Rainbow's End also presents a more complicated picture of the Irish machine's distributional decisions than that offered by conventional theory. The rainbow theorists posit an electorally "rational" distributional process: Machines allocate jobs and services to ethnic groups in proportion to their anticipated vote for the organization's candidates. This study argues that machine allocational decisions were more retrospective than prospective. Machines overrewarded previously incorporated groups and under-rewarded newly incorporated groups. The Irish machine's supply of patronage jobs, for example, dramatically increased during the Progressive era. Remembering the old immigrants' antimachine insurgency in the 1870s and 1880s, the Celtic bosses gave the bulk of the new public sector jobs to the Irish rather than to Jews or Italians.

Rainbow theorists miss another dimension of the machine's allocational processes. The Irish machines developed elaborate ethnically differentiated benefit systems. The machine's core resources of power and patronage were reserved for the Irish, with minor shares given to the most serious challengers among the new ethnics, for example, Jews rather than Italians. Irish bosses preferred to give newcomers less valuable resources: services such as business licenses, symbolic recognition such as nomination to minor

offices or machine observance of ethnic holidays such as Columbus Day, and labor and social welfare legislation.

Rainbow theorists also posit that machines trafficked primarily if not exclusively in divisible benefits rather than collective benefits. Divisible benefits such as patronage jobs could be rewarded or withheld from individuals in exchange for support for the machine. Collective benefits like Social Security checks, however, were distributed to program rather than political eligibles. Machines supposedly opposed collective benefits because they reduced the machine's monopoly over jobs and services for the working class. Machines could not control the allocation of collective benefits as readily as they could for divisible benefits.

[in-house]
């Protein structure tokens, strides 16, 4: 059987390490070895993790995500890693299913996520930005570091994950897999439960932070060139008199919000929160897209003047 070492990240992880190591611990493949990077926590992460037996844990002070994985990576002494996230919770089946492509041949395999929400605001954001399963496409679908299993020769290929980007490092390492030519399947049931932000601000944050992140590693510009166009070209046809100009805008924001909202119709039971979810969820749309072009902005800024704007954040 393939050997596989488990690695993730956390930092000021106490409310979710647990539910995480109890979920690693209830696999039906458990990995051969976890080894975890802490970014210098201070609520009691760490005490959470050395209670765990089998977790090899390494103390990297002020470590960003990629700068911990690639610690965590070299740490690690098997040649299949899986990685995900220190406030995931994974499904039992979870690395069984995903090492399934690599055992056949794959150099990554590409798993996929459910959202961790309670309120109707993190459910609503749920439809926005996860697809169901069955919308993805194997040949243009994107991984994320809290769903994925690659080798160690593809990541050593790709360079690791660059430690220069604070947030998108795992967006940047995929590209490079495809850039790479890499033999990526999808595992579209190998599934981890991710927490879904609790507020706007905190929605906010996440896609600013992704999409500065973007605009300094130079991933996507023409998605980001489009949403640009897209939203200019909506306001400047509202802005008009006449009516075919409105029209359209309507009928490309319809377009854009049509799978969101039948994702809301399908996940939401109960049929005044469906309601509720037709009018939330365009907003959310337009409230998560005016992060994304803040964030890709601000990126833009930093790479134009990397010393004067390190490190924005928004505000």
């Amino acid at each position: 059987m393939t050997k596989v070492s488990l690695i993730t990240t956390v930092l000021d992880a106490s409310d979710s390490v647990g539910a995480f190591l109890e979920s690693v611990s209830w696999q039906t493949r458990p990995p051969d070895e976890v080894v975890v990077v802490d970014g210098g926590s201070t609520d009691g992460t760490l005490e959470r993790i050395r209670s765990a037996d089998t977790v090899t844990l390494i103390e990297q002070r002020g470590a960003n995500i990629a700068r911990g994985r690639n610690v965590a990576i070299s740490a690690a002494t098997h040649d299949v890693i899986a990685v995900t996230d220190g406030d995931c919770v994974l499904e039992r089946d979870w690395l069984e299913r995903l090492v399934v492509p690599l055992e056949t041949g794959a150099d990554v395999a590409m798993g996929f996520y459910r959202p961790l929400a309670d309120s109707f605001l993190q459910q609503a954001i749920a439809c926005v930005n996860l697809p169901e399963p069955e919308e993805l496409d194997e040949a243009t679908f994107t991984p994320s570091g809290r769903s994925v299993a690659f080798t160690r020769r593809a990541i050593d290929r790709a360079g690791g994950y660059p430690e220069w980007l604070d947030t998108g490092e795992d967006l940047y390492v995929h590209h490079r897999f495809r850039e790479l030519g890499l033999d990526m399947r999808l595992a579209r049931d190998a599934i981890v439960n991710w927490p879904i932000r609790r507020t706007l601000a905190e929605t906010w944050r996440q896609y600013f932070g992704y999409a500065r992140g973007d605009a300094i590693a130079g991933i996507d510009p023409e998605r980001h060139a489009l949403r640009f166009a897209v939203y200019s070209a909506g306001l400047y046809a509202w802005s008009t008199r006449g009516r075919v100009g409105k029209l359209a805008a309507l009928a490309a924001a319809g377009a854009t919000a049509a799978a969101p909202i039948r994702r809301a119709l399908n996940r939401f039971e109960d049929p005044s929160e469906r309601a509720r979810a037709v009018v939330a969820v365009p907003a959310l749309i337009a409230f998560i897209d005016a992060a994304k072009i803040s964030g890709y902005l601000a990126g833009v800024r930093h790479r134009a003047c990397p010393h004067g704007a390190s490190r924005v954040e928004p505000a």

This study, however, argues that machines actually supported collective benefit programs, ranging from the labor legislation of the Progressive era to the social welfare legislation of the New Deal and Great Society eras. The Irish machines lobbied for collective benefits in order to pay off junior ethnic coalitional partners at minimal cost to continued Irish control over the machine's divisible benefits of power and patronage. The machine's collective benefit strategy worked with Jews and Italians during the Progressive and New Deal eras and with blacks during the Great Society era.

The allocation of less valuable benefits to later ethnic groups represented a short-term machine distributional strategy. What happened when the new ethnics finally mobilized? In the long run, successful machines had to be more accommodating of the new ethnics' political demands. For working-class voters, demanding a great share of patronage jobs and welfare services, successful machines had to fashion a favorable exchange ratio between claimants and resources. Machines were in trouble when the ratio broke down because of rising numbers of voters or declining numbers of patronage jobs. Many of the established Irish machines fell precisely because they were unable to increase their resources as the big-city electorate grew.